N.S. education minister denies allegations of physical confrontation with former MLAs
Nova Scotia Education Minister Zach Churchill says he doesn’t recall the two alleged incidents that were recently brought forward by former MLAs accusing him of threatening and aggressive behaviour.
“If that happened six years ago, as it’s been alleged, that would have been a story of the day,” Churchill told the media Wednesday. “I don’t think I would be here if the premier had been made aware of that.”
“I need to recognize that what I perceive to be frank, direct and pointed conversations, others can perceive to be aggressive and off-putting.”
Global News first reported that the allegations by former NDP MLAs were laid out in two letters sent to Speaker Kevin Murphy, Premier Stephen McNeil, PC Leader Tim Houston and NDP Leader Gary Burrill. The letters reference incidents that allegedly happened before the election in 2017.
Murphy confirmed he received emails from two former house members, but did not release further details.
One of the letters, from former NDP MLA Ramona Jennex, references an alleged altercation in 2012 in which she says Churchill “approached me when I exited the chambers and, using profane language, berated me verbally.”
The other letter, written by former NDP MLA Denis Peterson-Rafuse, claims that then-natural resources minister Churchill, came across the aisle after a heated question period, yanking her by the shoulder.
Churchill said there’s truth to the fact that he can confrontational but denied that it’s escalated to a physical confrontation.
“Any mistakes I’ve made have been to allow moments of heated debate to continue once debate is over in the chamber and recognize that not everybody likes arguing as much as me,” Churchill said.
“I think I need to have great self-awareness of that.”
WATCH: Tories walk out over Churchill confrontation
Both letters state the alleged incidents were reported to the premier. McNeil says he’s spoken to Churchill in the past about his conduct and enthusiasm but reiterated that none of the allegations were physical in nature.
“At no time had anyone raised with me a member of our caucus physically touching a member of the Opposition,” McNeil said Wednesday.
“I can assure you I would clearly remember that, and that member would know what my thoughts would be on that issue.”
But former interim Nova Scotia NDP Leader Maureen MacDonald remembers one of the incidents like it was yesterday.
“There had been physical contact between a member and a member of my caucus, I decided I needed to take this up with the premier,” MacDonald said.
Last week, Progressive Conservatives walked out of the legislature in protest after their leader alleged he had been assaulted by Churchill during a heated verbal argument over the Yarmouth ferry.
Houston told the legislature that Churchill had followed him into a phone booth in the members’ area and grabbed him by the shoulders. Houston moved that the allegation be investigated by the House internal affairs committee, but that was voted down by the majority Liberal government.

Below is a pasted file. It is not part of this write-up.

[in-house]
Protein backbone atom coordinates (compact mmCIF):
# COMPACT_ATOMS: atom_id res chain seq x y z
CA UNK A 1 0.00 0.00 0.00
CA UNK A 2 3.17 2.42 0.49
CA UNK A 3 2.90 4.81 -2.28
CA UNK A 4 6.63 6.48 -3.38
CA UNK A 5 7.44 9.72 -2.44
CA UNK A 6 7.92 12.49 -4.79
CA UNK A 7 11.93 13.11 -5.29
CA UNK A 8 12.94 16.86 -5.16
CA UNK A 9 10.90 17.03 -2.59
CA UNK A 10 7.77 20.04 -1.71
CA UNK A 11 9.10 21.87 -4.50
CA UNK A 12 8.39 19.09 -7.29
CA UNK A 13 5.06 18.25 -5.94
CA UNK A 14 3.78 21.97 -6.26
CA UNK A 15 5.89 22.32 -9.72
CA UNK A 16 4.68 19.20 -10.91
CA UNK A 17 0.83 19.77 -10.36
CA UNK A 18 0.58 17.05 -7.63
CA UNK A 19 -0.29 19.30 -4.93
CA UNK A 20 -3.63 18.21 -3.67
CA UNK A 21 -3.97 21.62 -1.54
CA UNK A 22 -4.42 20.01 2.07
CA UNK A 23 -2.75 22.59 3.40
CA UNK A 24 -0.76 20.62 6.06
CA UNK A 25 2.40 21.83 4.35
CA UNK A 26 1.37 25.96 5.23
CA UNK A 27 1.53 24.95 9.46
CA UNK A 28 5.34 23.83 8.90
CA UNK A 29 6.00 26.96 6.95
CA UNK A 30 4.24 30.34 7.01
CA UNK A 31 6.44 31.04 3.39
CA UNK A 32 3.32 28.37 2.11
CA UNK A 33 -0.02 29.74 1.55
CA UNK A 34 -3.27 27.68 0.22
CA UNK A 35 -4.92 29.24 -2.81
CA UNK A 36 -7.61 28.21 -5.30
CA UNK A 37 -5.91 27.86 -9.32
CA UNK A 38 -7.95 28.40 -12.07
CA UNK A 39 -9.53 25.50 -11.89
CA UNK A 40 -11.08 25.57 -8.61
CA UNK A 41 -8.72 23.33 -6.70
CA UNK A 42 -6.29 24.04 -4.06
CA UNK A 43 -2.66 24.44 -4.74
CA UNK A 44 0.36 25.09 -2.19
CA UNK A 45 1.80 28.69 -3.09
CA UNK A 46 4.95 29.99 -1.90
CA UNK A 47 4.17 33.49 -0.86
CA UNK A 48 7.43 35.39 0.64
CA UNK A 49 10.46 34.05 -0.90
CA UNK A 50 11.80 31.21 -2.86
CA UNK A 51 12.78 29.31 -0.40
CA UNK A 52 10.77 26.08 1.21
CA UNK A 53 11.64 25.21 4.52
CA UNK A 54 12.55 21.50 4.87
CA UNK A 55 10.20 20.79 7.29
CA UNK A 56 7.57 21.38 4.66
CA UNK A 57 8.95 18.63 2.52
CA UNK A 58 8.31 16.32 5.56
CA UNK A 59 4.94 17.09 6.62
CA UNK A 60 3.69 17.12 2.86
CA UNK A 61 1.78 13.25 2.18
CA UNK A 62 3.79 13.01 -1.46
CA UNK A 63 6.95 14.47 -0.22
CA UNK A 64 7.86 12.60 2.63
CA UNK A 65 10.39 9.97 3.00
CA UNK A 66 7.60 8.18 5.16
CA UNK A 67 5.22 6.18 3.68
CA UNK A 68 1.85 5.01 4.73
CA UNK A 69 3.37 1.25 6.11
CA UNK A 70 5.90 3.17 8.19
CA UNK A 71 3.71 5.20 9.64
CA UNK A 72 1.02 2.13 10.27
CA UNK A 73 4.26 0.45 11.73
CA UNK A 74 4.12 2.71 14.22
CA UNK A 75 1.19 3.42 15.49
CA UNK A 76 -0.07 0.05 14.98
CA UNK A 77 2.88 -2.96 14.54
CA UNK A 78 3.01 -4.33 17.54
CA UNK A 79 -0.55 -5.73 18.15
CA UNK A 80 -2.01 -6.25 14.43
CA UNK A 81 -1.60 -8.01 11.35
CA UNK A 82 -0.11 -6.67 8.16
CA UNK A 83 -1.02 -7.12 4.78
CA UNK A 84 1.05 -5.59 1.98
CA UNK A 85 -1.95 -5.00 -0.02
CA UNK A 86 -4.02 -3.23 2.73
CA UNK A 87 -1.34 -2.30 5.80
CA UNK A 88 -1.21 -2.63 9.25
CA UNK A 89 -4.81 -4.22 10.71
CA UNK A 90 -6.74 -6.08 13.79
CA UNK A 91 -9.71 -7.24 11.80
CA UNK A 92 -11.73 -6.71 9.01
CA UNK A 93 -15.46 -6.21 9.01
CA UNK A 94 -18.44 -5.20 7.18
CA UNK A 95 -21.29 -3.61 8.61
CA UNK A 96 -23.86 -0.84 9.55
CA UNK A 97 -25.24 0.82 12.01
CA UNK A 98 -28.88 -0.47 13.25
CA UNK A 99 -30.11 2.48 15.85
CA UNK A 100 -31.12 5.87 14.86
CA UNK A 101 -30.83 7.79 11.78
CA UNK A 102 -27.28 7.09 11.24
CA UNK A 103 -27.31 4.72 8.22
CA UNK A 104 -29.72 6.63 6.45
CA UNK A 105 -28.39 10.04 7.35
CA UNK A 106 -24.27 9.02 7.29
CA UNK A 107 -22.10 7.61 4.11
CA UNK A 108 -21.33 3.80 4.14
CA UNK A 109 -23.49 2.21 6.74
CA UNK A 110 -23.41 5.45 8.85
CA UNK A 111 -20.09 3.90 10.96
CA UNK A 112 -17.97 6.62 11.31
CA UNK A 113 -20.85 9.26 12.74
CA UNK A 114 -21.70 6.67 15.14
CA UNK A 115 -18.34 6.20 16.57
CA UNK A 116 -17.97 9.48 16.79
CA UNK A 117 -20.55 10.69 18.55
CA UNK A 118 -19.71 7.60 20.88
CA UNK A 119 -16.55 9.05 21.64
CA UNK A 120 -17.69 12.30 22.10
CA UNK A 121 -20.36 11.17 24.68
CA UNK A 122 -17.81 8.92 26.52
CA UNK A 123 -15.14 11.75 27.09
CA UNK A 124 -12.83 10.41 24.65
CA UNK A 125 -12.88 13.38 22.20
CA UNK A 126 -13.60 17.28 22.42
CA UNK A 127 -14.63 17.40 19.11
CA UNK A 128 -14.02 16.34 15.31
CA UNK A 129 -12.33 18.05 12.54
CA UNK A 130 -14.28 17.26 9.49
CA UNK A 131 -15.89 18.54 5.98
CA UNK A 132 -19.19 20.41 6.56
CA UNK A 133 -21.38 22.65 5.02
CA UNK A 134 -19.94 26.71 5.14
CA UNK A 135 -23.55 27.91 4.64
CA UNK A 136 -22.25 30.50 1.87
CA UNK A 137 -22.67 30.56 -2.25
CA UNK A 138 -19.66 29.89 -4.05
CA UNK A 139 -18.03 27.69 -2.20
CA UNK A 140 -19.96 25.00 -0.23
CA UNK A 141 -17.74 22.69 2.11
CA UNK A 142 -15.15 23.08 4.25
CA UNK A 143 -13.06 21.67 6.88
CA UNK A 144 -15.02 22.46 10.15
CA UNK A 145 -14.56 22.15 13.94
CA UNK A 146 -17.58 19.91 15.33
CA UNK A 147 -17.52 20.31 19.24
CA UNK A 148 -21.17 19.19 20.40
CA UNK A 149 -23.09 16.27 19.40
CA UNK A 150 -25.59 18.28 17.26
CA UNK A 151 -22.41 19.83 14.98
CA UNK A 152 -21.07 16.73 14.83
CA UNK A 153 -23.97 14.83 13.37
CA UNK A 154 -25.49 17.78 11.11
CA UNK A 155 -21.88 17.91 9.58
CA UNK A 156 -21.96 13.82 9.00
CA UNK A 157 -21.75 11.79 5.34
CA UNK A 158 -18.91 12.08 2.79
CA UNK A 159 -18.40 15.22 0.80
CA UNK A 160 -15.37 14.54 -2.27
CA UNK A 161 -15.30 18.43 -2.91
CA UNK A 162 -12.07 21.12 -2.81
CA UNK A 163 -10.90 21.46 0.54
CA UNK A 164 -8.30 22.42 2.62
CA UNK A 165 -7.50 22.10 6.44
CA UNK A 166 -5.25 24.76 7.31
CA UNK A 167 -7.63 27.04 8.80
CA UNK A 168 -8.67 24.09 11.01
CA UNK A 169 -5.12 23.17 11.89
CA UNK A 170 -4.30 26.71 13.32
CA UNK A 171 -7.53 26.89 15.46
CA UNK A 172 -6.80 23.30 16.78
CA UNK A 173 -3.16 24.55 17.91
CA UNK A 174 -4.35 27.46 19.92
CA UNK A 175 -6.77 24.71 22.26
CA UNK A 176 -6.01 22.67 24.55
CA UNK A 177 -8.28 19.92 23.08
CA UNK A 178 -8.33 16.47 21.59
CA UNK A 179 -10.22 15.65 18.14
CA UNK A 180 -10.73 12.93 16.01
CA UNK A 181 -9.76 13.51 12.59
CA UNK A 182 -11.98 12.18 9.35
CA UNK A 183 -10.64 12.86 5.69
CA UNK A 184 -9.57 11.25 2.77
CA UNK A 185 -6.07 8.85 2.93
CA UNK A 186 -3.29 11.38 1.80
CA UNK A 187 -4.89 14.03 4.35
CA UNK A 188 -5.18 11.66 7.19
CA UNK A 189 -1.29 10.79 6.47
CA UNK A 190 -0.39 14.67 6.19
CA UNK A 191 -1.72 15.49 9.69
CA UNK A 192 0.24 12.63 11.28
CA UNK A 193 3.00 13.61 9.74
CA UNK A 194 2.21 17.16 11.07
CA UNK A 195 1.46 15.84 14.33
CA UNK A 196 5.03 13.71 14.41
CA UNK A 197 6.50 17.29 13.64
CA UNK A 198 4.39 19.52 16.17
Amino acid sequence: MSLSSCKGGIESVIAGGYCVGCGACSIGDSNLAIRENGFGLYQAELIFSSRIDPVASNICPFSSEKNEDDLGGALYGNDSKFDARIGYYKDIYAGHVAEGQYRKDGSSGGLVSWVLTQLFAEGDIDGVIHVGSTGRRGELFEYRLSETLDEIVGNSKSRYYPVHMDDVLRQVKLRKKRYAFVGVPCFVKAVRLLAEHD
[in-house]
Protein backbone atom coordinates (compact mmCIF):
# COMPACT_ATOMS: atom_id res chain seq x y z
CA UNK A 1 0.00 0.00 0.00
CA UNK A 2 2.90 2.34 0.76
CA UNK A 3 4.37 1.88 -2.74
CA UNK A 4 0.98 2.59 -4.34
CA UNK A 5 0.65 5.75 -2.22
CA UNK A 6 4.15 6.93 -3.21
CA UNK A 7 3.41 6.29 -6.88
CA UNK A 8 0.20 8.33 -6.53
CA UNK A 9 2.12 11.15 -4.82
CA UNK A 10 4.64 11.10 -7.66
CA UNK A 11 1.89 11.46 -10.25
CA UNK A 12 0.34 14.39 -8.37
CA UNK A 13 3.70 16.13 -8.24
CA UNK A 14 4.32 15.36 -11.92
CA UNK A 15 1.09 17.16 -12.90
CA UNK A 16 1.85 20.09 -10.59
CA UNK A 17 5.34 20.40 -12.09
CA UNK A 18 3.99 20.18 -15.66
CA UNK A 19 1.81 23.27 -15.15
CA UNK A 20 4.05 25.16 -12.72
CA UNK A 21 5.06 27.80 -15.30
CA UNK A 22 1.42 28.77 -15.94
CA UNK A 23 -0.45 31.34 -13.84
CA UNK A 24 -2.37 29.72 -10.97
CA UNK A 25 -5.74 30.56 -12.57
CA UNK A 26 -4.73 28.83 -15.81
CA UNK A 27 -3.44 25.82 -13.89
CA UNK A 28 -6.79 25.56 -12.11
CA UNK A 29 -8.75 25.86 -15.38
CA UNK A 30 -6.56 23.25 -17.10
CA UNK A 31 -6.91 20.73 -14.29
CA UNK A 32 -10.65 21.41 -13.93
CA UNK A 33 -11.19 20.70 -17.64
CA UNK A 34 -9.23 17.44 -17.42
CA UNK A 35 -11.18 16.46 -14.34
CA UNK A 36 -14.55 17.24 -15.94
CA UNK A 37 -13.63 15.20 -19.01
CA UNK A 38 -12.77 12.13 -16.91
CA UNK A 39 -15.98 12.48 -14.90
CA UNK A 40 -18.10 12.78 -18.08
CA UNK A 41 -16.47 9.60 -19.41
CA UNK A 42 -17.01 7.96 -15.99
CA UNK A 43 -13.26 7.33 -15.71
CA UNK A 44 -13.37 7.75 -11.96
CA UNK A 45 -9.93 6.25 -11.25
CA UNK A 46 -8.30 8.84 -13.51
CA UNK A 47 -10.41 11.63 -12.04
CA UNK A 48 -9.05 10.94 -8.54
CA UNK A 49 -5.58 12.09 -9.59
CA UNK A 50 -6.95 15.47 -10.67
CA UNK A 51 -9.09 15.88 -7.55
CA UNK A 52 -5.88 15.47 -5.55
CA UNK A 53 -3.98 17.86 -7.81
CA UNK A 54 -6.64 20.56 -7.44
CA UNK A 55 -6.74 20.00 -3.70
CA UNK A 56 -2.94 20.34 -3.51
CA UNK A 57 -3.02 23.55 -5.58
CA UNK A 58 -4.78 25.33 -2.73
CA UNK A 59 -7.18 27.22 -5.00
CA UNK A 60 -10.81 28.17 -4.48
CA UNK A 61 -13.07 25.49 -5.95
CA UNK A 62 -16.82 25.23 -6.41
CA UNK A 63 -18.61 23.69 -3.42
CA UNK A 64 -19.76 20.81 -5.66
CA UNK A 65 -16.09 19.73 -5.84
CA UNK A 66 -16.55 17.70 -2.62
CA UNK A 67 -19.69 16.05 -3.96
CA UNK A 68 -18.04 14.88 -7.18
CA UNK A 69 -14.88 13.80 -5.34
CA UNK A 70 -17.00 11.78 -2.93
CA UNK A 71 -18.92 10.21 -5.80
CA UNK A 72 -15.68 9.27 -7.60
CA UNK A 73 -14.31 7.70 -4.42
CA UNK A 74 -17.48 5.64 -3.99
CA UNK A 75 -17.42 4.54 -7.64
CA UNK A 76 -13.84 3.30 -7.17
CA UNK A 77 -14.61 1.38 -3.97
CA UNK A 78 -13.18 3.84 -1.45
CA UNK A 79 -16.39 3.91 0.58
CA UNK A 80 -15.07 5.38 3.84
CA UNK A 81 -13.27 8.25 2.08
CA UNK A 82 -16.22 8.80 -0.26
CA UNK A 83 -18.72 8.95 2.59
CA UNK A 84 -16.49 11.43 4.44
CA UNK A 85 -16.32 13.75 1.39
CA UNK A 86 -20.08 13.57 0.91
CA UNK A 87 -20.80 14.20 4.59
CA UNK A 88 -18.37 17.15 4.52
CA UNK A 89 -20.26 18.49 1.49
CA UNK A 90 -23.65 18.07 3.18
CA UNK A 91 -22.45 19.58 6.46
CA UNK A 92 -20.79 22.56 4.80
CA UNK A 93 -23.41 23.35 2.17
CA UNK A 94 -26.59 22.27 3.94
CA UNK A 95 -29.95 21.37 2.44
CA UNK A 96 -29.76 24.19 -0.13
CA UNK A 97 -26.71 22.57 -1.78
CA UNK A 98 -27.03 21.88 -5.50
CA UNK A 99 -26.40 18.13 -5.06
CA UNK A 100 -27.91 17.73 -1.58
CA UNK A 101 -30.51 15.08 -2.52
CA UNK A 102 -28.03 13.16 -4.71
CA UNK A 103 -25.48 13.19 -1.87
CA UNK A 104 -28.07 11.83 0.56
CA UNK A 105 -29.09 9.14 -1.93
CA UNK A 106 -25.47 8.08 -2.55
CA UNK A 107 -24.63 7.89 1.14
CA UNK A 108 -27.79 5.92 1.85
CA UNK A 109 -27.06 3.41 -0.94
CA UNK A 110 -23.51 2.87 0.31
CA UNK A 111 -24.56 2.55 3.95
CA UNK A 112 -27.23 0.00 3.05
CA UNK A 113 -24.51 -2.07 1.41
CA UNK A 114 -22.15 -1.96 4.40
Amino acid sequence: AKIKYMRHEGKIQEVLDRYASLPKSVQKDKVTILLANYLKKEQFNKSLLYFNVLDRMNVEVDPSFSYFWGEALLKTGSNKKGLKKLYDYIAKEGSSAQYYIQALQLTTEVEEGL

Churchill isn’t denying that he may have made a mistake in his interaction with Houston but claims he was goaded by something he’s passionate about and fell for the bait.
“I don’t think (Houston’s) rendition of the events is accurate or fair. I hope that the fact that he has been so over the top with the accusation and his commentary, I do hope that’s self-evident to people,” he said.
“All I can do in this job and in this position is submit myself to the wisdom and judgement of the public. They’ll have to make their minds up on what they think happened.”
Houston says the government is trying to sweep away the allegations without action.
“I’m disappointed with the premier’s actions, for sure,” Houston said. “I’ve seen (Churchill’s) behaviour really escalating, escalated to a point that a serious line was crossed last week.”
“What we’re seeing with Minister Churchill is just an absolute failure to take any responsibility for his own actions.”
For his part, the current NDP leader is calling for an investigation.
“In any workplace, when a person brings forward a complaint that someone has been inappropriately aggressive towards them, they need to be assured that they’re not going to themselves be attacked or diminished for bringing forward those complaints,” Burrill said.
Churchill denies that he’s shown a pattern of inappropriate behaviour and intends to work towards restricting political debates to the chamber.
“I like debating. I like arguing. I like arguing all the time. I can be very fierce with debating and pointed with it,” he said.
“I think the lesson for me here is leave it on the ice.”
—With files from Sarah Ritchie and Jeremy Keefe
© 2019 Global News, a division of Corus Entertainment Inc.